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What Do Caregivers Need to Know about Their Well-Being and that of the Senior?

40 million U-S adults take care of a loved one who is elderly or disabled.
Free eBook: A-Guide-to-Alzheimers-Care

In addition to taking caring of a loved one, there’s work, children and other responsibilities to worry about.

WFMY’s recent article entitled “Stay healthy while keeping your loved one healthy: 2 Wants to Know” reminds us that it’s important to care for yourself and your loved one’s mental and physical well-being.

Some of the signs that a senior loved one might have a mental health condition that should be addressed can be gradual and subtle. A consultation with their doctor would be recommended, if your loved one is:

  • Experiencing a change in sleeping patterns
  • Feeling unusually confused, on edge, worried, or afraid
  • Having low or no energy
  • Eating much more or less than normal
  • Experiencing prolonged grief that doesn’t subside
  • Losing interest in things he or she once enjoyed
  • Feeling helpless or hopeless; and
  • Expressing thoughts of suicide.

Know that your loved one’s doctor might recommend cognitive behavioral therapy, psychotherapy, interventions and instruction about lifestyle changes that promote positive mental health. Geriatric mental health professionals may prescribe medications.

A caregiver can support the health and mental health of older adults, by coordinating their care. Most senior patients see a number of healthcare providers, and they frequently have a complicated care routine to follow.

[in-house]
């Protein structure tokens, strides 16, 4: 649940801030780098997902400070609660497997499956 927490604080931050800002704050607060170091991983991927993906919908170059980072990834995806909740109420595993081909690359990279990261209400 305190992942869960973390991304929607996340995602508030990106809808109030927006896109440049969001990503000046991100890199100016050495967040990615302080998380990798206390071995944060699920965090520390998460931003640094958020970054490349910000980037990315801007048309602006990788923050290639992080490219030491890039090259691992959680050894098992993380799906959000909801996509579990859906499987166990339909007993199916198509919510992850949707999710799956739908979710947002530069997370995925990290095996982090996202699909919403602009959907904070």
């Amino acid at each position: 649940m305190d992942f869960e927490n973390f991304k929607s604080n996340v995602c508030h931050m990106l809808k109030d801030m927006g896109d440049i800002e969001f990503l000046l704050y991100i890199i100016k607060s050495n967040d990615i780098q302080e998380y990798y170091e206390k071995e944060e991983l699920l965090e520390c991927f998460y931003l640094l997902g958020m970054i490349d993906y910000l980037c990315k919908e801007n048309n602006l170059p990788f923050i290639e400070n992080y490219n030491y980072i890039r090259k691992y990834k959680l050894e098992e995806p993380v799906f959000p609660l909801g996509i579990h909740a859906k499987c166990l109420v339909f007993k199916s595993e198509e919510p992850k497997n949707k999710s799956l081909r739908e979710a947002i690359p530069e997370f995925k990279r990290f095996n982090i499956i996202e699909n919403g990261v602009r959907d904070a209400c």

Professional in-home caregivers help monitor schedules of appointments, accompany the elderly to the doctor and pharmacy and provide health reminders.

A home environment should be conducive to good mental health, and professional caregivers help with bathing, dressing, grooming, meal preparation and housekeeping. They provide companionship for seniors that staves off social isolation and loneliness. They provide mental stimulation that lifts the spirits.

Family caregiver distress is reduced significantly, when a family partners with professional caregivers. In-home caregivers keep the family up to date about their loved one’s condition. The resulting peace of mind lets family focus on their jobs, their other responsibilities and their own health.

For more answers for families facing dementia issues, contact our office to request a complimentary copy of our Guide pictured above.

Reference: WFMY (May 26, 2021) “Stay healthy while keeping your loved one healthy: 2 Wants to Know”


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